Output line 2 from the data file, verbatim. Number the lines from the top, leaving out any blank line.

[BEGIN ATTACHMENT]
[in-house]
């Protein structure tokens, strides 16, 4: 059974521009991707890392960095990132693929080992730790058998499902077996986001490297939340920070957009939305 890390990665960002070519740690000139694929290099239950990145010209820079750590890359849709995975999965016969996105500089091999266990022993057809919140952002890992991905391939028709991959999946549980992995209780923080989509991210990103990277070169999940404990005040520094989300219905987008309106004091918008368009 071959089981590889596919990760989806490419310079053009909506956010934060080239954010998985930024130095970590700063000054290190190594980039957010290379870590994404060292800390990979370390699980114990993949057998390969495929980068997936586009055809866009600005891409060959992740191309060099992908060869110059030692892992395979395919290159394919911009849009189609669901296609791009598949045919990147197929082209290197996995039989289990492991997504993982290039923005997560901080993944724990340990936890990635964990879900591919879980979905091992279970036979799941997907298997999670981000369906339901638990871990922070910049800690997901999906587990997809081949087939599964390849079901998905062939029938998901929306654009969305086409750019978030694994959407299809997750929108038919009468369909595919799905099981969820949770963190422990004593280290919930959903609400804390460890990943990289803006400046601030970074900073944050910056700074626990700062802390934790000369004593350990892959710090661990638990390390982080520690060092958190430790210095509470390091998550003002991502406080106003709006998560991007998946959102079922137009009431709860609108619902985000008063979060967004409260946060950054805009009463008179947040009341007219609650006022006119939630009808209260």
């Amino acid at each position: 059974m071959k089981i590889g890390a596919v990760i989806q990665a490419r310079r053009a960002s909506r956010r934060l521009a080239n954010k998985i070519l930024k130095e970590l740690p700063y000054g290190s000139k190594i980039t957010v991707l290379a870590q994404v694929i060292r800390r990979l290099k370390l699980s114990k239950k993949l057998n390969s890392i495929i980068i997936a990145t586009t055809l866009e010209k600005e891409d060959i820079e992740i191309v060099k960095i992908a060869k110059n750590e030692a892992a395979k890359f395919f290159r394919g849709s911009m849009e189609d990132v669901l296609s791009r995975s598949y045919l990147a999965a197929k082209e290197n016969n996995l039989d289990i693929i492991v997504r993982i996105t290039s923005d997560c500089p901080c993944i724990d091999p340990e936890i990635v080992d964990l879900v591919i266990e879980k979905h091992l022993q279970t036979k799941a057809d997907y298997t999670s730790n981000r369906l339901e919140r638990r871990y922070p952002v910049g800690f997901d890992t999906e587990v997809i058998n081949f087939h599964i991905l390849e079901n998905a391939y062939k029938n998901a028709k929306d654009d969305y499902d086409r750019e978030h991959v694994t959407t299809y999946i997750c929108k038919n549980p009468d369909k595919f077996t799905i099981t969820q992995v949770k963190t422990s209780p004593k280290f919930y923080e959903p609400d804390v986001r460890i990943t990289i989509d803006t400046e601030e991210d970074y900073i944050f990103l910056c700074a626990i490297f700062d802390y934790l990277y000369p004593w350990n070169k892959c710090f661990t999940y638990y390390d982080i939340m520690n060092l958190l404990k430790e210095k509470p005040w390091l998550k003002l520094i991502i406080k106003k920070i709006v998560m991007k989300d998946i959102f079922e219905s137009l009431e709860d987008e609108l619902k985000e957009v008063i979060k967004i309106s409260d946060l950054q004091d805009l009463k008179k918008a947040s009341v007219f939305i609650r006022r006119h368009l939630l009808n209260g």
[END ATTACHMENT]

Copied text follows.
């Protein structure tokens, strides 16, 4: 059974521009991707890392960095990132693929080992730790058998499902077996986001490297939340920070957009939305 890390990665960002070519740690000139694929290099239950990145010209820079750590890359849709995975999965016969996105500089091999266990022993057809919140952002890992991905391939028709991959999946549980992995209780923080989509991210990103990277070169999940404990005040520094989300219905987008309106004091918008368009 071959089981590889596919990760989806490419310079053009909506956010934060080239954010998985930024130095970590700063000054290190190594980039957010290379870590994404060292800390990979370390699980114990993949057998390969495929980068997936586009055809866009600005891409060959992740191309060099992908060869110059030692892992395979395919290159394919911009849009189609669901296609791009598949045919990147197929082209290197996995039989289990492991997504993982290039923005997560901080993944724990340990936890990635964990879900591919879980979905091992279970036979799941997907298997999670981000369906339901638990871990922070910049800690997901999906587990997809081949087939599964390849079901998905062939029938998901929306654009969305086409750019978030694994959407299809997750929108038919009468369909595919799905099981969820949770963190422990004593280290919930959903609400804390460890990943990289803006400046601030970074900073944050910056700074626990700062802390934790000369004593350990892959710090661990638990390390982080520690060092958190430790210095509470390091998550003002991502406080106003709006998560991007998946959102079922137009009431709860609108619902985000008063979060967004409260946060950054805009009463008179947040009341007219609650006022006119939630009808209260």